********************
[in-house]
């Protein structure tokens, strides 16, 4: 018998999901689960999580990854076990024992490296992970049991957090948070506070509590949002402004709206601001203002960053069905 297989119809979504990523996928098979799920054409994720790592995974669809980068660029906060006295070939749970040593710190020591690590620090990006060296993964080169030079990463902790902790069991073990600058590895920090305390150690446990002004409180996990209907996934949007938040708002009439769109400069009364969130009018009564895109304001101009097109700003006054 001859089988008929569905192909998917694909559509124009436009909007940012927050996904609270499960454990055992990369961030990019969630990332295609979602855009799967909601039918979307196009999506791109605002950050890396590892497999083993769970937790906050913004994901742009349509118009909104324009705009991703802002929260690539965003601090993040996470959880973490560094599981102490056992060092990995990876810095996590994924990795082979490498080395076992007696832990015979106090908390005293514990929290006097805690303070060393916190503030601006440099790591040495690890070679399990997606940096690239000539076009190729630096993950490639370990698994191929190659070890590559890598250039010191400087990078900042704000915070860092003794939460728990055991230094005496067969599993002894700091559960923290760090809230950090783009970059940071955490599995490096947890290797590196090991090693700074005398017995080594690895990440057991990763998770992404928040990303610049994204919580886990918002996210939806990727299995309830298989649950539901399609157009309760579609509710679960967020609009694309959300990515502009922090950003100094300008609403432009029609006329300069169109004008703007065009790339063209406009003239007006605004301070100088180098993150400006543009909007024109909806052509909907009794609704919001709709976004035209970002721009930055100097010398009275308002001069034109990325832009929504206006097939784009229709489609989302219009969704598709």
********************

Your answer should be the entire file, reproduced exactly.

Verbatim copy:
[in-house]
């Protein structure tokens, strides 16, 4: 018998999901689960999580990854076990024992490296992970049991957090948070506070509590949002402004709206601001203002960053069905 297989119809979504990523996928098979799920054409994720790592995974669809980068660029906060006295070939749970040593710190020591690590620090990006060296993964080169030079990463902790902790069991073990600058590895920090305390150690446990002004409180996990209907996934949007938040708002009439769109400069009364969130009018009564895109304001101009097109700003006054 001859089988008929569905192909998917694909559509124009436009909007940012927050996904609270499960454990055992990369961030990019969630990332295609979602855009799967909601039918979307196009999506791109605002950050890396590892497999083993769970937790906050913004994901742009349509118009909104324009705009991703802002929260690539965003601090993040996470959880973490560094599981102490056992060092990995990876810095996590994924990795082979490498080395076992007696832990015979106090908390005293514990929290006097805690303070060393916190503030601006440099790591040495690890070679399990997606940096690239000539076009190729630096993950490639370990698994191929190659070890590559890598250039010191400087990078900042704000915070860092003794939460728990055991230094005496067969599993002894700091559960923290760090809230950090783009970059940071955490599995490096947890290797590196090991090693700074005398017995080594690895990440057991990763998770992404928040990303610049994204919580886990918002996210939806990727299995309830298989649950539901399609157009309760579609509710679960967020609009694309959300990515502009922090950003100094300008609403432009029609006329300069169109004008703007065009790339063209406009003239007006605004301070100088180098993150400006543009909007024109909806052509909907009794609704919001709709976004035209970002721009930055100097010398009275308002001069034109990325832009929504206006097939784009229709489609989302219009969704598709």